By Chester Nez
He's the one unique international conflict II Navajo code talker nonetheless alive—and this is often his tale . . .
His identify wasn’t Chestesr Nez. That was once the English identify he used to be assigned in kindergarten. And in boarding tuition at fortress Defiance, he used to be punished for talking his local language, because the academics sought to rid him of his tradition and traditions. yet discrimination didn’t cease Chester from answering the decision to guard his nation after Pearl Harbor, for the Navajo have continually been warriors, and his upbringing on a brand new Mexico reservation gave him the strength—both actual and mental—to excel as a marine.
in the course of global warfare II, the japanese had controlled to crack each code the us used. but if the Marines grew to become to its Navajo recruits to strengthen and enforce a mystery army language, they created the one unbroken code in smooth warfare—and helped guarantee victory for the us over Japan within the South Pacific.
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Extra resources for Code Talker: The First and Only Memoir By One of the Original Navajo Code Talkers of WWII
Around me the other Navajos seemed to be doing the same, each hoping to “walk in beauty” again in their native homes in Arizona and New Mexico. After the chaplain spoke, a high-ranking officer—either a colonel or a general, I can’t remember which—stepped up to address us. I nodded at Roy Begay,7 my partner for the landing, and tried to smile. My tall friend, a skinny frame masking his strength, smiled back, but his expression looked forced. Though we’d been friends since boarding school, I had never seen good-humored Roy look so scared.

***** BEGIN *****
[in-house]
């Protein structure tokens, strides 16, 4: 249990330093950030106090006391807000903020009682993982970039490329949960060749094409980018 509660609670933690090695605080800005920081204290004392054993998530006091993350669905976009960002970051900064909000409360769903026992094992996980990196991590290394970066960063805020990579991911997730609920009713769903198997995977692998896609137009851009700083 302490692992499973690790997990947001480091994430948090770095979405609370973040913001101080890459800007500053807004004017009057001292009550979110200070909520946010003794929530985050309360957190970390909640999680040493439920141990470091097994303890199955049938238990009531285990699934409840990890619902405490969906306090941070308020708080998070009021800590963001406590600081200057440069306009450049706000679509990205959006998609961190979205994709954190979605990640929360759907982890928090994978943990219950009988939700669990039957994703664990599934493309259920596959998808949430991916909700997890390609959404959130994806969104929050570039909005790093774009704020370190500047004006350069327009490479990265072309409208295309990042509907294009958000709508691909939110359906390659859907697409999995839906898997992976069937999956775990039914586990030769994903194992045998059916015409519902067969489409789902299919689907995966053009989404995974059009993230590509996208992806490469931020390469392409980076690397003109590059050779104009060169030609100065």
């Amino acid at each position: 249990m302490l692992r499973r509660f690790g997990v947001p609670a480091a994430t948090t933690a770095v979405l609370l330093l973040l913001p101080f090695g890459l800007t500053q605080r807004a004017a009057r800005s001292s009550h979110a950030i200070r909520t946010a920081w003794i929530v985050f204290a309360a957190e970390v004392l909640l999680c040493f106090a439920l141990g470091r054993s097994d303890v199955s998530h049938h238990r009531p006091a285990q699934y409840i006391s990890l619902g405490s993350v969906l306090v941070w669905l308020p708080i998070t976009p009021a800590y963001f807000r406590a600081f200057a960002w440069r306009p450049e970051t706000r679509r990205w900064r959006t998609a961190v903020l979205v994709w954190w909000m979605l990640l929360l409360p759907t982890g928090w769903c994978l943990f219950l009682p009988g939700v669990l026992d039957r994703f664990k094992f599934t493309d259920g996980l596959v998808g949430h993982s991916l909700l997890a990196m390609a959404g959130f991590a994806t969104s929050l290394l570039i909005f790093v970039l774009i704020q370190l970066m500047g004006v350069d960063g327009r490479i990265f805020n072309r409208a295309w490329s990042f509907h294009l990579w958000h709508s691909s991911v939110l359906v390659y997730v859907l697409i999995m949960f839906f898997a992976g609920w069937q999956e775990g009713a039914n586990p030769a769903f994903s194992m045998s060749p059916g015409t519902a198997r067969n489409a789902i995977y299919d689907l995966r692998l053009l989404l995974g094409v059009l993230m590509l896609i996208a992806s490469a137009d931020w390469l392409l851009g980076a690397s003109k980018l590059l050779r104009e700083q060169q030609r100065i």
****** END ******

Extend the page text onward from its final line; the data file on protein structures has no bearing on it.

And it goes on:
She’d adapted well to the bottle. The others joined us, and we six gathered around the campfire, a source of warmth and orange-tinged light in the still-dark morning. We ate the breakfast Old Auntie had made—blue cornmeal mush and goat’s milk. The herd was already restless, and just before sunrise it would be on the move, so we ate quickly in the wavering light cast by the fire. That day we would follow the three hundred sheep to a new grazing area, where we’d stay for a few days before moving on.
But the air vibrated with apprehension. A chaplain addressed us, reciting a blessing. I held the small buckskin medicine bag my father had sent and said my own silent prayer. Give me courage. Let me make my country proud. Please protect me. Let me live to walk in beauty. Around me the other Navajos seemed to be doing the same, each hoping to “walk in beauty” again in their native homes in Arizona and New Mexico. After the chaplain spoke, a high-ranking officer—either a colonel or a general, I can’t remember which—stepped up to address us.
Code Talker: The First and Only Memoir By One of the Original Navajo Code Talkers of WWII by Chester Nez